Can you repair credit with debt settlement?
The short answer to this question is NO! And I say this because debt settlement should never be considered solely as a means of improving or repairing your credit.
The long answer is this. In the short term, debt settlement will have a very large negative effect on your credit score (assuming that your credit is not already extremely poor). While in the long term, the effect on your credit will depend on a number of things which I'll discuss below.
One of the things that has the most impact on your credit score is whether or not you pay your bills and make your debt payments on time. If you want your credit score to take a quick nosedive (not that anyone would) simply stop making payments on your bills/debts for a few months. Your FICO score will fall like a rock.
Why is this pertinent? Well, in case you are unaware, the first thing that you do when beginning a debt settlement program (whether through a settlement company or on your own), is to stop paying your unsecured creditors. And once you take this step, your credit score will suffer quickly as your creditors begin to report that you are not making your payments.
What will be the effect of debt settlement on your credit in the long term? That is a little more difficult to answer, especially since it largely depends on what your credit looks like before you begin the process of settling your debts. Having said that, here are a few things to consider.
Paying off your debts will not instantly cure your credit problems. Many folks mistakenly believe that if they could just pay off all of their debts, their credit score would instantly skyrocket. Unfortunately, this is not true. Your credit score is based on your credit history and takes into account many things. Paying off your debts will surely help improve your credit score over time, but it will not improve your credit instantly
Debts paid off by means of a settlement will most likely show up on your credit report as "settled". And this can be a red flag for future creditors. It tells them that although you no longer owe that debt, you did not pay it back in full.
If you think you can quickly repair credit with debt settlement, you are mistaken. Even when successful, the debt settlement process can take up to 36 months (any longer and your chances of a successful settlement would be doubtful). This means that you are going to be delinquent when it comes to paying one or more of your accounts for up to three years, during which time your credit will get worse before it gets better.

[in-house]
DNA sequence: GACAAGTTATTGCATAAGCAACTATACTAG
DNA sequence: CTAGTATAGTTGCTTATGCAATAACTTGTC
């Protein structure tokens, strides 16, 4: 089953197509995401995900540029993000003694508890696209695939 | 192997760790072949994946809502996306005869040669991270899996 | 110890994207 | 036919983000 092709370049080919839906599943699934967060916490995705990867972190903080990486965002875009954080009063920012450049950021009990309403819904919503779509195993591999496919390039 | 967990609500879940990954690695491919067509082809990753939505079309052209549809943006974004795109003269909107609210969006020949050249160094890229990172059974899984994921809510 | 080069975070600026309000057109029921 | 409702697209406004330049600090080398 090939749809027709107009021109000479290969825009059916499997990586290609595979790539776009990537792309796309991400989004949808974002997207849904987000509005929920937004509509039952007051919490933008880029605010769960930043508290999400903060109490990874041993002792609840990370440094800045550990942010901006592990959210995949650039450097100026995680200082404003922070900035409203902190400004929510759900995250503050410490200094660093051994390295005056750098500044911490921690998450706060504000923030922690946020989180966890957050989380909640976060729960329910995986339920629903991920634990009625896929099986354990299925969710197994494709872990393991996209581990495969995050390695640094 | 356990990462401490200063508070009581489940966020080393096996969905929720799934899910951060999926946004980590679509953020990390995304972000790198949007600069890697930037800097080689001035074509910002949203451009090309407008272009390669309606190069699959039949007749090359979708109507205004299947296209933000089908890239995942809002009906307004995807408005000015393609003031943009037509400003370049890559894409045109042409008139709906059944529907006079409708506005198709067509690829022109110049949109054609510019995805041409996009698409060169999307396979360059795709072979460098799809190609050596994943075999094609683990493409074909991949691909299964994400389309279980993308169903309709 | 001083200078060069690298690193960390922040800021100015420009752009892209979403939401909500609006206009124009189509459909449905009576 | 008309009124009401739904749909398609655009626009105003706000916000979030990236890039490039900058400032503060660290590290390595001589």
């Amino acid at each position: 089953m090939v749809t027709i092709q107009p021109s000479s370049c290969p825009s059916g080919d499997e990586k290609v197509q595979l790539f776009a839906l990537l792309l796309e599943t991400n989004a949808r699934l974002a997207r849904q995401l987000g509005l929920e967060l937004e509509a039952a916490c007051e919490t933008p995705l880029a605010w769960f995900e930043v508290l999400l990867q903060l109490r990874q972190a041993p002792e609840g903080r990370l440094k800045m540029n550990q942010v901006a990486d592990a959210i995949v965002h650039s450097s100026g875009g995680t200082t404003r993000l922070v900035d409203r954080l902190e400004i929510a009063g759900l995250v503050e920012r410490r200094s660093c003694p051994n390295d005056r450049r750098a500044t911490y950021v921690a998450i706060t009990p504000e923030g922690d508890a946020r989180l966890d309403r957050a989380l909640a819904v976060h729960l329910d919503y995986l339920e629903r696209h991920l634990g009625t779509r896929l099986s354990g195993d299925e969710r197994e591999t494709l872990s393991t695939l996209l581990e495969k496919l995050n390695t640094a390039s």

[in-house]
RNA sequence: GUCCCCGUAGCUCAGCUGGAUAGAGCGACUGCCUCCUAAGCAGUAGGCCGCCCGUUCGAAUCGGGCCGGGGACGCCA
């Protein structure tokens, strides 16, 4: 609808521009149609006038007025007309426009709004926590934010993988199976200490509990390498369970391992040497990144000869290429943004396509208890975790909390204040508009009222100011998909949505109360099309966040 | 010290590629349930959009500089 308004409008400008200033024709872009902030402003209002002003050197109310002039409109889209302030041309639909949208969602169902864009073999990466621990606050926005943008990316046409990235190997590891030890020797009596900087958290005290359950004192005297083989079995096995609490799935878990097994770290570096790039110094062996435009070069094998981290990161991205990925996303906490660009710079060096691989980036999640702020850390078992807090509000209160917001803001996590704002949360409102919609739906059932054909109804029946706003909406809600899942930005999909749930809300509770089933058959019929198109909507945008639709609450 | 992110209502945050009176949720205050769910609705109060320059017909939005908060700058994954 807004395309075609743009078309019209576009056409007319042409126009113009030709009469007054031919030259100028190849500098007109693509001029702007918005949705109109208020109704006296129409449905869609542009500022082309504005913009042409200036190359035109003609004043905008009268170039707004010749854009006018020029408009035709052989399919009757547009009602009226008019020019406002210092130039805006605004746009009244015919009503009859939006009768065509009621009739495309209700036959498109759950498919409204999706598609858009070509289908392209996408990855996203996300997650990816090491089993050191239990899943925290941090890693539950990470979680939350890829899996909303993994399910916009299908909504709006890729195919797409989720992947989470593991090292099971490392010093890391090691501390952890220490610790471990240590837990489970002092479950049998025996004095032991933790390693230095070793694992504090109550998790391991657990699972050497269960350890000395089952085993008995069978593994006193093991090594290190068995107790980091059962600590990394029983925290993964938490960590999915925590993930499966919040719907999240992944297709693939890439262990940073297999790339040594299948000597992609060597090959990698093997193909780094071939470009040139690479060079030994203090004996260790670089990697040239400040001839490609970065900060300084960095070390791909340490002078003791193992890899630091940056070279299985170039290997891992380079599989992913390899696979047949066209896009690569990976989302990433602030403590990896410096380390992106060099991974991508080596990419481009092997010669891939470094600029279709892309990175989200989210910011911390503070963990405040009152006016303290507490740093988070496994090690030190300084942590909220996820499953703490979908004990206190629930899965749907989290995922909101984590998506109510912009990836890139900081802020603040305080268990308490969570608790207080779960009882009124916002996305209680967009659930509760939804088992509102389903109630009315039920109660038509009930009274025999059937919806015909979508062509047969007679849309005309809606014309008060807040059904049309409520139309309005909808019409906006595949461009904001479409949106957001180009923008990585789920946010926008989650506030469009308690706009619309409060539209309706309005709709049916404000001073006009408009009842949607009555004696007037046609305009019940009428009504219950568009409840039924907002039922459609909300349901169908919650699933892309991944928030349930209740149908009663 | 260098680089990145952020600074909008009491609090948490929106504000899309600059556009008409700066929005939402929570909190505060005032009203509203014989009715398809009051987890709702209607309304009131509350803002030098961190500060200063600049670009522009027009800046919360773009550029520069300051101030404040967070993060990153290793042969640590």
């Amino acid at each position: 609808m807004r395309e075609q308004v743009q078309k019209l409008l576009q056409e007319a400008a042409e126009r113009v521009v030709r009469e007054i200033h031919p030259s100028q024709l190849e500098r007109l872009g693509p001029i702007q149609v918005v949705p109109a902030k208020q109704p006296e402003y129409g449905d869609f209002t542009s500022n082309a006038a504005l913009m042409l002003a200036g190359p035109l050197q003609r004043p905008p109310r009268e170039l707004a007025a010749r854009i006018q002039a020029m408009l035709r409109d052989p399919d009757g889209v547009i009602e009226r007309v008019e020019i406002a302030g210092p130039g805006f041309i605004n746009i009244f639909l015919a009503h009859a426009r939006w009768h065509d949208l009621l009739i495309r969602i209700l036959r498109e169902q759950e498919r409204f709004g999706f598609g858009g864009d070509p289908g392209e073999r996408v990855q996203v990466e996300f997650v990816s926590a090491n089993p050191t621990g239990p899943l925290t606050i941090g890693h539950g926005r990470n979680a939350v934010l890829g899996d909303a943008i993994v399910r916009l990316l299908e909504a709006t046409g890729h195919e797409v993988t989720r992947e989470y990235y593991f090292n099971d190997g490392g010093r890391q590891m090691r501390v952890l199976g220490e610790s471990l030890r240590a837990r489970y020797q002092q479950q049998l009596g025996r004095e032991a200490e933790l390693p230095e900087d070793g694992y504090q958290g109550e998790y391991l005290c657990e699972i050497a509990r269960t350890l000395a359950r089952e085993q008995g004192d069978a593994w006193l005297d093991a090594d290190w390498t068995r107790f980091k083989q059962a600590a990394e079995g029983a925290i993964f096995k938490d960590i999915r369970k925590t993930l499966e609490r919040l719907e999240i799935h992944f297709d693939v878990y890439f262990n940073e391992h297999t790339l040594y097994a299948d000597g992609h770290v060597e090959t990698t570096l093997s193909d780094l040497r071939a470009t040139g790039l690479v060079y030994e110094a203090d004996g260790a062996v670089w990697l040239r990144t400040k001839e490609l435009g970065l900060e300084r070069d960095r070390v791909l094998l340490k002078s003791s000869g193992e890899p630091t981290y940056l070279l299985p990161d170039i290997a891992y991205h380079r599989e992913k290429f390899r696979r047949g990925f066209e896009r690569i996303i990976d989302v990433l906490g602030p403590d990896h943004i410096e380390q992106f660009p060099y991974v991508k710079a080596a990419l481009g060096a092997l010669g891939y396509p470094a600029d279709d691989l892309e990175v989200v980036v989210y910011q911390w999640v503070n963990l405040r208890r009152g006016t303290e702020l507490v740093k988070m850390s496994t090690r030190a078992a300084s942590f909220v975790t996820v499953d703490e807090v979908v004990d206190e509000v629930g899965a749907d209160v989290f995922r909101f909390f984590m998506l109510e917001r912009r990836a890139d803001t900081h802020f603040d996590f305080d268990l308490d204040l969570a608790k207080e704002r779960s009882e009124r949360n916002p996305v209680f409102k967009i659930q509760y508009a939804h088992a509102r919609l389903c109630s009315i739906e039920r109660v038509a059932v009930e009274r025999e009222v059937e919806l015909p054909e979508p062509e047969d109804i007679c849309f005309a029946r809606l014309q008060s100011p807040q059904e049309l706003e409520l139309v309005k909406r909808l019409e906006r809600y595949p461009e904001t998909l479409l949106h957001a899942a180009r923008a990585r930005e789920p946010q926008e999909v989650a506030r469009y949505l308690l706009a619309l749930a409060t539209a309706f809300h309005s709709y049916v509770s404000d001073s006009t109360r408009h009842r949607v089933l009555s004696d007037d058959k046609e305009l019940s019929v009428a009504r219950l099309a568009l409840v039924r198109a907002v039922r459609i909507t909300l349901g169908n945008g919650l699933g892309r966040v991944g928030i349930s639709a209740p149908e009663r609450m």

Debt settlement is "typically" only advisable as a debt elimination plan if you are already considering bankruptcy In fact, debt settlement is often referred to as the "new-bankruptcy" because it is an alternative to having to declare chapter 13 bankruptcy. So unless you are faced with a potential bankruptcy, look for other options as they will do much more to repair your credit in the long run.
Debt settlement is not for people with good credit and the ability to make the payments on their debts who simply don't want to pay their debts in full. If you have good credit, negotiating settlements on your debts will surely ruin that good credit quickly and for years to come.
If you already have very poor credit, then settling your debts will likely not affect your credit in the short term and may even improve it in the long term. Don't get me wrong, there are other "better" ways to repair your credit than debt settlement, but if your credit is already extremely poor (likely because you have stopped paying many of your creditors already, then beginning the process of negotiating settlements will likely not hurt your credit any further.
Rather than trying to repair credit with debt settlement, you would be much better off paying down your debts over time. Paying off your debts slowly over time will almost always be a better option than trying to repair credit with debt settlement. Making your debt payments in full and on time every month while slowly paying down those debts is by far the best way to improve and repair your credit over time.
The bottom line here is that regardless of whether or not you can
repair credit with debt settlement, this should not be the deciding
factor when it comes to choosing this option for debt relief. For a
complete introduction to debt settlement see my article here.